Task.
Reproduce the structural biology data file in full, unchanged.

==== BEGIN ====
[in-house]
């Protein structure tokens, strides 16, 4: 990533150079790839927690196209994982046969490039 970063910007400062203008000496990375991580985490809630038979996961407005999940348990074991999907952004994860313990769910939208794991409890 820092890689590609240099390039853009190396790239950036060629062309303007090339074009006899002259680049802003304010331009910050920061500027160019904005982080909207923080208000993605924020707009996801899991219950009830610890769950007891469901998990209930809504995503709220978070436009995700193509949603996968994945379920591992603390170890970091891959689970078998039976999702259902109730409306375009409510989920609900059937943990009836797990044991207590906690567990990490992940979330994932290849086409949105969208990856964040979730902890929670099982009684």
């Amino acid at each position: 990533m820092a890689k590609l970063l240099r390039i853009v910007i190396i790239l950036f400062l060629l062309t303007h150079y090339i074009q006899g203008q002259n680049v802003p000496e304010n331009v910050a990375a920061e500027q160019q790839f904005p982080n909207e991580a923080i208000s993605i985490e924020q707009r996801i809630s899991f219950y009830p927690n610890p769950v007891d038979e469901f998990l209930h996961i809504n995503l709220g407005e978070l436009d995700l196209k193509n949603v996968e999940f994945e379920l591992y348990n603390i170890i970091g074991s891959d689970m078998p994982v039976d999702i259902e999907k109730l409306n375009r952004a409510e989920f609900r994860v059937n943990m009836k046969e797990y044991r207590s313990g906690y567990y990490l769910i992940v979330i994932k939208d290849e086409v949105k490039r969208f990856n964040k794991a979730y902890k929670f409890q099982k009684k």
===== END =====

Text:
[in-house]
């Protein structure tokens, strides 16, 4: 990533150079790839927690196209994982046969490039 970063910007400062203008000496990375991580985490809630038979996961407005999940348990074991999907952004994860313990769910939208794991409890 820092890689590609240099390039853009190396790239950036060629062309303007090339074009006899002259680049802003304010331009910050920061500027160019904005982080909207923080208000993605924020707009996801899991219950009830610890769950007891469901998990209930809504995503709220978070436009995700193509949603996968994945379920591992603390170890970091891959689970078998039976999702259902109730409306375009409510989920609900059937943990009836797990044991207590906690567990990490992940979330994932290849086409949105969208990856964040979730902890929670099982009684």
């Amino acid at each position: 990533m820092a890689k590609l970063l240099r390039i853009v910007i190396i790239l950036f400062l060629l062309t303007h150079y090339i074009q006899g203008q002259n680049v802003p000496e304010n331009v910050a990375a920061e500027q160019q790839f904005p982080n909207e991580a923080i208000s993605i985490e924020q707009r996801i809630s899991f219950y009830p927690n610890p769950v007891d038979e469901f998990l209930h996961i809504n995503l709220g407005e978070l436009d995700l196209k193509n949603v996968e999940f994945e379920l591992y348990n603390i170890i970091g074991s891959d689970m078998p994982v039976d999702i259902e999907k109730l409306n375009r952004a409510e989920f609900r994860v059937n943990m009836k046969e797990y044991r207590s313990g906690y567990y990490l769910i992940v979330i994932k939208d290849e086409v949105k490039r969208f990856n964040k794991a979730y902890k929670f409890q099982k009684k």